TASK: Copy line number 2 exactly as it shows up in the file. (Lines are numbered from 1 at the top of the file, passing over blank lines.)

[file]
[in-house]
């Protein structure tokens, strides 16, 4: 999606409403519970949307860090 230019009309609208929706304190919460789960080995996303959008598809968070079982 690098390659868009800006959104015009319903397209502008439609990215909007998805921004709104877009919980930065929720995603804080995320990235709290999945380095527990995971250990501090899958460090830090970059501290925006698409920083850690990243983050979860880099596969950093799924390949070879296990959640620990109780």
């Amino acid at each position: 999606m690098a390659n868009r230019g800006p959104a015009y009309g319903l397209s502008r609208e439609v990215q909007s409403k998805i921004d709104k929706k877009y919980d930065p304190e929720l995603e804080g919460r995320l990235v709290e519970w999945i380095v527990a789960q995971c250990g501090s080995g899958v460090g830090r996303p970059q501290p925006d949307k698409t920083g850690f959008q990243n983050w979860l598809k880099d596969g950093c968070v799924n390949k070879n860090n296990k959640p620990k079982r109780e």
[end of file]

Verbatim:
């Protein structure tokens, strides 16, 4: 999606409403519970949307860090 230019009309609208929706304190919460789960080995996303959008598809968070079982 690098390659868009800006959104015009319903397209502008439609990215909007998805921004709104877009919980930065929720995603804080995320990235709290999945380095527990995971250990501090899958460090830090970059501290925006698409920083850690990243983050979860880099596969950093799924390949070879296990959640620990109780």